The kitchen itself is a stunning space, with great mahogany presses, granite work surfaces and a refurbished cast iron range from Manchester. Guests are welcomed into the kitchen to view the night’s selection of meals – as display versions are available to viewed before orders are placed. I think this is a charming idea as it gives diners the opportunity to look at portion size and presentation before decided what to choose.
As well as being the preparation area for evening meals, the kitchen is also where guests can enjoy a fine breakfast selection with everything from fresh fruit salads, cold cuts, pastries and crepes to a full fried breakfast.
But, back to our evening: our dessert was prepared by Narvish, the Patisserie Chef, who showed us how to create the lightest, fluffiest soufflé and to serve it straight from the oven with a scoop of ice cream. Enrico asked him to make an extra dessert so he could join us! My husband now has high hopes of me recreating the dishes when we get home and, do you know what – I just might!
Lunch at the Heritage Golf Club was our next treat. The Club House menu complemented that at Le Palmier (the hotel’s ‘feet in the sand’ daytime eatery with stunning views of the Indian Ocean) with a different range of lunch time treats – and a different, but equally spectacular view. Now, I have never before had the inclination to learn to play golf but I have to say that this course looked the most splendid place to take up the sport.
To experience the finest Mauritian cuisine, an evening at The Chateau de Bel Ombre is a must and there’s a free shuttle service for guests of the Heritage hotels, Le Telfair and Awali. As our car pulls up, the staff are ready to greet us and escort us to our table. We weave through the elegantly laid tables in the restaurant and are shown to our table on the terrace.
There’s a surprise in store for the guests yet to arrive at the next table to ours: their table is decorated with the heads of deep pink bougainvillea flowers – and a card in a golden envelop awaits. It’s a wedding anniversary, I am sure they will remember forever.
Our charming young waiter talks us through our ‘Mauritian night’ menu. We’re having a little of everything as a tasting experience and an initiation into Mauritian cuisine. I’m thankful that we are because it all sounds so tempting, I would struggle to narrow down my preferences to just one choice of main course.
The beautifully presented sharing platter soon arrives with our starters. This is the epitome of fusion food: a European inspired Pheasant Terrine, some Mediterranean-style octopus, then a purely Mauritian dish of pineapple and cucumber and a vegetable which has no English translation.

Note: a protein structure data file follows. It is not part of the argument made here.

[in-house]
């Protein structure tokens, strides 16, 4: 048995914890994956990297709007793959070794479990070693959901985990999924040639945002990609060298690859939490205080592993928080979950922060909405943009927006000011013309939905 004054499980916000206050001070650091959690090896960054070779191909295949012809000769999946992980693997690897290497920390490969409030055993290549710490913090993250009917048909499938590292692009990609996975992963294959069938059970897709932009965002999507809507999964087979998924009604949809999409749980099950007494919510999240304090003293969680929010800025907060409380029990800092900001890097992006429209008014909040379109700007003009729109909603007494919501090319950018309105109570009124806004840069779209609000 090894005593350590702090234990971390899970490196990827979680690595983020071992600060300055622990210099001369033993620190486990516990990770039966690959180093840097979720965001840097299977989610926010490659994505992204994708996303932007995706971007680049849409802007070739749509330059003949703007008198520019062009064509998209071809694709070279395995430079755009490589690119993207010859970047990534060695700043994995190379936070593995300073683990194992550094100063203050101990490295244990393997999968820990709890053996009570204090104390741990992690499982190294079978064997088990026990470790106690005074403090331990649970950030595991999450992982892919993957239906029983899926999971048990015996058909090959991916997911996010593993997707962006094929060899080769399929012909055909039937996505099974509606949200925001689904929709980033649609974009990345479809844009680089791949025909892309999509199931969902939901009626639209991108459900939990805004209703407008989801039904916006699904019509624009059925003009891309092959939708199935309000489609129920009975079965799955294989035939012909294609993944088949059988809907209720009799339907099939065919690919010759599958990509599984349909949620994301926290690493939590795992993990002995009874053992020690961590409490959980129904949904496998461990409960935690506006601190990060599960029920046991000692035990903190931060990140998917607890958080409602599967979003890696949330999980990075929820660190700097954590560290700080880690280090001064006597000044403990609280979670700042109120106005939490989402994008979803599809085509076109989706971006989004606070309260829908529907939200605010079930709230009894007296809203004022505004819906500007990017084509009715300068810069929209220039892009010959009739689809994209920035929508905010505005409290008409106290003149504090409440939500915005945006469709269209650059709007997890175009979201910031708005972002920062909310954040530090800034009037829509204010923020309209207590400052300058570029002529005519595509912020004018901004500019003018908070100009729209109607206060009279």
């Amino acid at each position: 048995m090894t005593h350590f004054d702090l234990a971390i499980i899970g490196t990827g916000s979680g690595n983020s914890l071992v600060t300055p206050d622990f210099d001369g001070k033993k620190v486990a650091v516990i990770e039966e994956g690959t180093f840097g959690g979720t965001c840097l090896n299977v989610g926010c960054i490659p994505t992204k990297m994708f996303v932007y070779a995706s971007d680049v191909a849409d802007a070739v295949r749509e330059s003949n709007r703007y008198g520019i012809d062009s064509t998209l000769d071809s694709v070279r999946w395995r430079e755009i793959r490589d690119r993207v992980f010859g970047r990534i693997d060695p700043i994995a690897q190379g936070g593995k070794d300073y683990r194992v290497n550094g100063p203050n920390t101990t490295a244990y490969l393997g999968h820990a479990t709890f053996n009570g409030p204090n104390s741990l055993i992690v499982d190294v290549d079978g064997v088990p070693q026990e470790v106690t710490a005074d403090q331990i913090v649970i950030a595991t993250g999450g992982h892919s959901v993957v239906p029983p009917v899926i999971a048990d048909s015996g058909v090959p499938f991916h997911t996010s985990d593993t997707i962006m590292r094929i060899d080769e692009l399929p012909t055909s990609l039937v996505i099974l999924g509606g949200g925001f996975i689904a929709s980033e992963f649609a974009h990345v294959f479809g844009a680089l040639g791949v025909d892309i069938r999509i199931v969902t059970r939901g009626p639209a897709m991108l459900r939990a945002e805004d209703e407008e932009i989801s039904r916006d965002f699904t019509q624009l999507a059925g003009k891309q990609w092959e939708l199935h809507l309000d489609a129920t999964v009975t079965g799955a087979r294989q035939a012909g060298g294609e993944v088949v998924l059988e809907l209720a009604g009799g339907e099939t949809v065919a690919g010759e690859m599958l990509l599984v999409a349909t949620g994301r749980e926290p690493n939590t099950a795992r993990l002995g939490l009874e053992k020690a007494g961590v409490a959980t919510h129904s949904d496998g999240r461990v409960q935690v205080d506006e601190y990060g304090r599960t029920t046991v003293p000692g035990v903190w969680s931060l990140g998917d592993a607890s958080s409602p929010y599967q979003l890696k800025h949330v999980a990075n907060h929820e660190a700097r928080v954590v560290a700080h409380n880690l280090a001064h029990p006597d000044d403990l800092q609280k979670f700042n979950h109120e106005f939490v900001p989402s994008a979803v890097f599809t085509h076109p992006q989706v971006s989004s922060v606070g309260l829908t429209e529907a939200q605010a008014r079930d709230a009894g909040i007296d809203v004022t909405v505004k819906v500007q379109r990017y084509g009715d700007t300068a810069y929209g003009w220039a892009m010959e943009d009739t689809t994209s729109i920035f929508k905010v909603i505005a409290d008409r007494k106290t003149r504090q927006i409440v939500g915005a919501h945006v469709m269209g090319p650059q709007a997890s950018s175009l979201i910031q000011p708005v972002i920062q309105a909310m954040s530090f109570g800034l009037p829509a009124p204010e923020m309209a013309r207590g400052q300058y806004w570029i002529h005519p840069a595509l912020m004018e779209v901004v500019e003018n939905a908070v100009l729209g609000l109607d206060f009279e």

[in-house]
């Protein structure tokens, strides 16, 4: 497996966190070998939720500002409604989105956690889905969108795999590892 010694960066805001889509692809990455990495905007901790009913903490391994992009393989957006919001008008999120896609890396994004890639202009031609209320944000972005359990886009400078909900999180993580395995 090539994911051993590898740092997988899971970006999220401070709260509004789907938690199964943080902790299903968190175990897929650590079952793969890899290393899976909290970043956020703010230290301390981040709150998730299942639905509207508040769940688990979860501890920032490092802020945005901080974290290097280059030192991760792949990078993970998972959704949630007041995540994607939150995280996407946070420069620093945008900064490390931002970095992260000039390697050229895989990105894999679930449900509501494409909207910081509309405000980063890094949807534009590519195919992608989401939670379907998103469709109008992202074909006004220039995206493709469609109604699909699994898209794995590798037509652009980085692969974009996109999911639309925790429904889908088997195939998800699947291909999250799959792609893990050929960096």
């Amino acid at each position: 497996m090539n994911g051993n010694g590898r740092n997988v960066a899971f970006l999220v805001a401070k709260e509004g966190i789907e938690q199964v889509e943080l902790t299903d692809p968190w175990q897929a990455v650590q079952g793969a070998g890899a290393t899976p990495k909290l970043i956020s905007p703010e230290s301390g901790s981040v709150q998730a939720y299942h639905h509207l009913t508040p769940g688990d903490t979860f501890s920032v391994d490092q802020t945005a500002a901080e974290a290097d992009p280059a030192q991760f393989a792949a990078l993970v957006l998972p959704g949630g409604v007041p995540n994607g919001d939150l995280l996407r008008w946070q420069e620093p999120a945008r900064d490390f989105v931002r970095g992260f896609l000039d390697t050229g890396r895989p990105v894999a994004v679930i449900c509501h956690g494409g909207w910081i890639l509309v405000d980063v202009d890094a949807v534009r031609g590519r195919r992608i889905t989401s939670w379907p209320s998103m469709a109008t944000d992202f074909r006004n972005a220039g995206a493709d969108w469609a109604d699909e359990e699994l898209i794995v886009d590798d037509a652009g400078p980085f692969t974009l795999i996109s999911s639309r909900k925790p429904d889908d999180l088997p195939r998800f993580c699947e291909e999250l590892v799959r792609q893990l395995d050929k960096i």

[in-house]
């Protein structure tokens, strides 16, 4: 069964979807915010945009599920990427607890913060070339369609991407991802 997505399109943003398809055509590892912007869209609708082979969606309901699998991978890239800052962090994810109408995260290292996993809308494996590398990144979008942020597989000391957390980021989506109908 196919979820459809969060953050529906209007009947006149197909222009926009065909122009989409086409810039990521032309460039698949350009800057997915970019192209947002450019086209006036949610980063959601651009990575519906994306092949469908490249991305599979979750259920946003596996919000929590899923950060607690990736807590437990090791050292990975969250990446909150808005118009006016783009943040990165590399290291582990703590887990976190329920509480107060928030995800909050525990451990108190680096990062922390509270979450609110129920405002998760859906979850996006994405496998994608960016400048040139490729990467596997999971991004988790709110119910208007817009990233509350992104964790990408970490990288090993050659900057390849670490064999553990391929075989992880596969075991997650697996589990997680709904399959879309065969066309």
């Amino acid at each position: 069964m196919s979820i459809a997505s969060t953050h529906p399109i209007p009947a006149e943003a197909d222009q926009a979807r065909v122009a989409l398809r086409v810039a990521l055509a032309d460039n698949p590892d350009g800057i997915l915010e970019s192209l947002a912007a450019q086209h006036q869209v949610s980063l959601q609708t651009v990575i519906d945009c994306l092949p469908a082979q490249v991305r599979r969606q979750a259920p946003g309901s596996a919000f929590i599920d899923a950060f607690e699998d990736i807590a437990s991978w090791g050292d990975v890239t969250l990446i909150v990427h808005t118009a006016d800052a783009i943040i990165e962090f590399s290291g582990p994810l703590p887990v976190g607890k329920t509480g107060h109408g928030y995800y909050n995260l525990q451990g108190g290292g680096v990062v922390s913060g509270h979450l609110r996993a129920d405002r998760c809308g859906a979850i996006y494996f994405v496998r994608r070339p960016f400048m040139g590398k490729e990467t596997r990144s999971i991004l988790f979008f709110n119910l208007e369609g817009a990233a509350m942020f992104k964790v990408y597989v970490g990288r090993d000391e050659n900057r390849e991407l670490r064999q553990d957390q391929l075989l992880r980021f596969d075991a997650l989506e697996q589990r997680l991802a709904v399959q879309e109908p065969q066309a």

Oh, so many flavours to savour, accompanied by a truly excellent white wine recommended by the Sommelier. We’re enjoying it so much that we ask for a pause before moving on to our main courses so we can soak up the atmosphere.
I’m not usually a fan of live entertainment whilst dining but here the local musicians who moved from table to table serenading diners did actually add to the ambience. We were invited to make a request but, having no idea of their repertoire, we asked them to choose something for us. We were treated to a sweet rendition of the Eric Clapton classic ‘Wonderful tonight’, which we enjoyed before they moved on to play ‘Congratulations’ to the people on the next table.
When we’re ready, the waiter brings us an array of tiny blue casserole dishes, each containing a taster portion of a different main course. He removed each lid in turn, describing each dish for us. I ask which his favourite is and he tells us it’s the venison, but then he hesitates before saying that the fish vindaloo is also a favourite of his. We tried a little of each of those and then some of the wild boar, which for me, surpassed both of the waiter’s recommendations as a great taste sensation. However, the venison curry is a dish we will try to recreate when we get home for it was truly inspired.
The main courses were accompanied by rice and ‘farata’ (a type of flat bread known to us in the UK as a ‘paratha’), which went well with the spicier dishes. The red bean dish was lovely and mild and it stood out as a fine solo artist in a glittering array of stars, although the finest star was perhaps the sumptuous red wine.
Our dessert was a medley of coconut dishes – a panna cotta, a miniature macaroon, a shot glass of chocolate and coconut and coconut ice cream with a pineapple tuile. Each was a sweet-lovers delight and all complemented one another perfectly.
After dinner, we enjoyed a stroll around the formal garden and admired the chateau, with its colonial architectural style, illuminated from within. This was an enchanted evening and one which will live on in our memories for years to come.
Check out this ‘foodie paradise’ in Mauritius: www.heritageletelfair.mu